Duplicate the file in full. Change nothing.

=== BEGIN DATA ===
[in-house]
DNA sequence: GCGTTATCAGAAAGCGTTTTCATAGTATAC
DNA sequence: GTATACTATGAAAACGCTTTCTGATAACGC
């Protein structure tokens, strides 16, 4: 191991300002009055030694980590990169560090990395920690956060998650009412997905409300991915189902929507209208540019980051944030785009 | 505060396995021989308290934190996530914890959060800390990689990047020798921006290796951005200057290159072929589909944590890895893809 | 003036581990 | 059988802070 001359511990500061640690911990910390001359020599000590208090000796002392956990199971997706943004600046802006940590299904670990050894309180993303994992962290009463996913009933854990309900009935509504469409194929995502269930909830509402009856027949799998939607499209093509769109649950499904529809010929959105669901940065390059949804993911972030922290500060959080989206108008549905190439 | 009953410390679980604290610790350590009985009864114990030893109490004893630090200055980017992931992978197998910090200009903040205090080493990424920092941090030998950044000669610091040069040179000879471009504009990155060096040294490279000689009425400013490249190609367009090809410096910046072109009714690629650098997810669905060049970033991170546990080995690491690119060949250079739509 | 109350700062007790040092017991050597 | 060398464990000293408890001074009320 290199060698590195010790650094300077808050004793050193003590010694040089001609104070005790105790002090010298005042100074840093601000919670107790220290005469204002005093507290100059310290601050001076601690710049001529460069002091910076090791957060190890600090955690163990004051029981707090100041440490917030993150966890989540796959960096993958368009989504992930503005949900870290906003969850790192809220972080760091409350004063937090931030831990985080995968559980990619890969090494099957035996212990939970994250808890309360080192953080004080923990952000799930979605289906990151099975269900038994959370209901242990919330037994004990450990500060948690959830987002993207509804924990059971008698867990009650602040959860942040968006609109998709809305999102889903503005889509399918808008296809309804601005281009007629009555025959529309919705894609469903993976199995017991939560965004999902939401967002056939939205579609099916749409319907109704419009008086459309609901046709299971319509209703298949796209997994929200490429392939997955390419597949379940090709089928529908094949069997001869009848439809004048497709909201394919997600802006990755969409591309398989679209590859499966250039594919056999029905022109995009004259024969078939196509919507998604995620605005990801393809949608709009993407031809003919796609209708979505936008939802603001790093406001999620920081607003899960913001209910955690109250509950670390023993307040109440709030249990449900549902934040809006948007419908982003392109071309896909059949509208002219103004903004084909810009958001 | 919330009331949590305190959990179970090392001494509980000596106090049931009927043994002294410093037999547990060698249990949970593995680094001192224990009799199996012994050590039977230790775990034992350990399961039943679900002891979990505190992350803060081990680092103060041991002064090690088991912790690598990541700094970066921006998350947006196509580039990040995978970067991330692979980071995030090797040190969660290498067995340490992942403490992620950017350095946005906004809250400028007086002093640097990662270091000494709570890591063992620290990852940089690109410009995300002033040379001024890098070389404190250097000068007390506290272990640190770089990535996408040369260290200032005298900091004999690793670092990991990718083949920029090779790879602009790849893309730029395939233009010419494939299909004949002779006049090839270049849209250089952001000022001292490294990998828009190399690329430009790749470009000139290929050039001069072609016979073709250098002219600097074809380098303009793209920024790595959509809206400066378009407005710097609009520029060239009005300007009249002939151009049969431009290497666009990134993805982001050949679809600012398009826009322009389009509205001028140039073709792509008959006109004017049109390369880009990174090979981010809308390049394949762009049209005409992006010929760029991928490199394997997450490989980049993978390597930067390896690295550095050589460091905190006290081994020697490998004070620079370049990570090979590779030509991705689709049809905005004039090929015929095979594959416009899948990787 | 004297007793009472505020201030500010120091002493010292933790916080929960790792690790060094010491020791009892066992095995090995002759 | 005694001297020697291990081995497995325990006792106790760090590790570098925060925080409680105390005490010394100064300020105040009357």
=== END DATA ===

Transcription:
[in-house]
DNA sequence: GCGTTATCAGAAAGCGTTTTCATAGTATAC
DNA sequence: GTATACTATGAAAACGCTTTCTGATAACGC
């Protein structure tokens, strides 16, 4: 191991300002009055030694980590990169560090990395920690956060998650009412997905409300991915189902929507209208540019980051944030785009 | 505060396995021989308290934190996530914890959060800390990689990047020798921006290796951005200057290159072929589909944590890895893809 | 003036581990 | 059988802070 001359511990500061640690911990910390001359020599000590208090000796002392956990199971997706943004600046802006940590299904670990050894309180993303994992962290009463996913009933854990309900009935509504469409194929995502269930909830509402009856027949799998939607499209093509769109649950499904529809010929959105669901940065390059949804993911972030922290500060959080989206108008549905190439 | 009953410390679980604290610790350590009985009864114990030893109490004893630090200055980017992931992978197998910090200009903040205090080493990424920092941090030998950044000669610091040069040179000879471009504009990155060096040294490279000689009425400013490249190609367009090809410096910046072109009714690629650098997810669905060049970033991170546990080995690491690119060949250079739509 | 109350700062007790040092017991050597 | 060398464990000293408890001074009320 290199060698590195010790650094300077808050004793050193003590010694040089001609104070005790105790002090010298005042100074840093601000919670107790220290005469204002005093507290100059310290601050001076601690710049001529460069002091910076090791957060190890600090955690163990004051029981707090100041440490917030993150966890989540796959960096993958368009989504992930503005949900870290906003969850790192809220972080760091409350004063937090931030831990985080995968559980990619890969090494099957035996212990939970994250808890309360080192953080004080923990952000799930979605289906990151099975269900038994959370209901242990919330037994004990450990500060948690959830987002993207509804924990059971008698867990009650602040959860942040968006609109998709809305999102889903503005889509399918808008296809309804601005281009007629009555025959529309919705894609469903993976199995017991939560965004999902939401967002056939939205579609099916749409319907109704419009008086459309609901046709299971319509209703298949796209997994929200490429392939997955390419597949379940090709089928529908094949069997001869009848439809004048497709909201394919997600802006990755969409591309398989679209590859499966250039594919056999029905022109995009004259024969078939196509919507998604995620605005990801393809949608709009993407031809003919796609209708979505936008939802603001790093406001999620920081607003899960913001209910955690109250509950670390023993307040109440709030249990449900549902934040809006948007419908982003392109071309896909059949509208002219103004903004084909810009958001 | 919330009331949590305190959990179970090392001494509980000596106090049931009927043994002294410093037999547990060698249990949970593995680094001192224990009799199996012994050590039977230790775990034992350990399961039943679900002891979990505190992350803060081990680092103060041991002064090690088991912790690598990541700094970066921006998350947006196509580039990040995978970067991330692979980071995030090797040190969660290498067995340490992942403490992620950017350095946005906004809250400028007086002093640097990662270091000494709570890591063992620290990852940089690109410009995300002033040379001024890098070389404190250097000068007390506290272990640190770089990535996408040369260290200032005298900091004999690793670092990991990718083949920029090779790879602009790849893309730029395939233009010419494939299909004949002779006049090839270049849209250089952001000022001292490294990998828009190399690329430009790749470009000139290929050039001069072609016979073709250098002219600097074809380098303009793209920024790595959509809206400066378009407005710097609009520029060239009005300007009249002939151009049969431009290497666009990134993805982001050949679809600012398009826009322009389009509205001028140039073709792509008959006109004017049109390369880009990174090979981010809308390049394949762009049209005409992006010929760029991928490199394997997450490989980049993978390597930067390896690295550095050589460091905190006290081994020697490998004070620079370049990570090979590779030509991705689709049809905005004039090929015929095979594959416009899948990787 | 004297007793009472505020201030500010120091002493010292933790916080929960790792690790060094010491020791009892066992095995090995002759 | 005694001297020697291990081995497995325990006792106790760090590790570098925060925080409680105390005490010394100064300020105040009357």